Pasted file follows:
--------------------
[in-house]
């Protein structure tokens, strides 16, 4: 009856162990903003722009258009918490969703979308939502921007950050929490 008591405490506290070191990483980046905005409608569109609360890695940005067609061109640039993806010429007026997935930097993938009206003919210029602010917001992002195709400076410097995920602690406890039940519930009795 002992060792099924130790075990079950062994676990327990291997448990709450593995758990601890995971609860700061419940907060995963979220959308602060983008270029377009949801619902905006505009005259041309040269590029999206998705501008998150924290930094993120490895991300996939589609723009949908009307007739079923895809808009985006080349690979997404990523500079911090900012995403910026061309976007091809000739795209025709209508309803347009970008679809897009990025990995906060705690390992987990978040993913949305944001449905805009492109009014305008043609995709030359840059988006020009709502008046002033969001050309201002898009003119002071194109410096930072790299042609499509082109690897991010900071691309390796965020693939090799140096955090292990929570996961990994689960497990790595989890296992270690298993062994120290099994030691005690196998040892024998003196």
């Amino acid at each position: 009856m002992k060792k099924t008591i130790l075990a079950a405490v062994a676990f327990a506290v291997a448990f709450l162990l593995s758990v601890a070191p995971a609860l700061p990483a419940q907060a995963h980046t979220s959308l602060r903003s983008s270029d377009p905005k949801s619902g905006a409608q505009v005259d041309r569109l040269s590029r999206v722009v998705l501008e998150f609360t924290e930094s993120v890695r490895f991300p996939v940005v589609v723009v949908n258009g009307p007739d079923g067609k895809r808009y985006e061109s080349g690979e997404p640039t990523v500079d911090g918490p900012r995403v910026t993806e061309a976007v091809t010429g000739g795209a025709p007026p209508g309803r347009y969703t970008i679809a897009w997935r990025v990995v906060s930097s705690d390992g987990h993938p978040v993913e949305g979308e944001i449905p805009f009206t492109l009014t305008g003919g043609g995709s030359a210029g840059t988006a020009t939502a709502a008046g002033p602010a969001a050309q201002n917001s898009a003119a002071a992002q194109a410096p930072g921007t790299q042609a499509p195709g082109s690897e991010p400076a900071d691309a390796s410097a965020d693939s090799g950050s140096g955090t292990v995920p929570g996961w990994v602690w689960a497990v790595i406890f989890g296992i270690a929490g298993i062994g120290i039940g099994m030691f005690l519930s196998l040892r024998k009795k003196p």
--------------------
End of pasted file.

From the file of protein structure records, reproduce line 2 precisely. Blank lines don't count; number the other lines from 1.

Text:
């Protein structure tokens, strides 16, 4: 009856162990903003722009258009918490969703979308939502921007950050929490 008591405490506290070191990483980046905005409608569109609360890695940005067609061109640039993806010429007026997935930097993938009206003919210029602010917001992002195709400076410097995920602690406890039940519930009795 002992060792099924130790075990079950062994676990327990291997448990709450593995758990601890995971609860700061419940907060995963979220959308602060983008270029377009949801619902905006505009005259041309040269590029999206998705501008998150924290930094993120490895991300996939589609723009949908009307007739079923895809808009985006080349690979997404990523500079911090900012995403910026061309976007091809000739795209025709209508309803347009970008679809897009990025990995906060705690390992987990978040993913949305944001449905805009492109009014305008043609995709030359840059988006020009709502008046002033969001050309201002898009003119002071194109410096930072790299042609499509082109690897991010900071691309390796965020693939090799140096955090292990929570996961990994689960497990790595989890296992270690298993062994120290099994030691005690196998040892024998003196």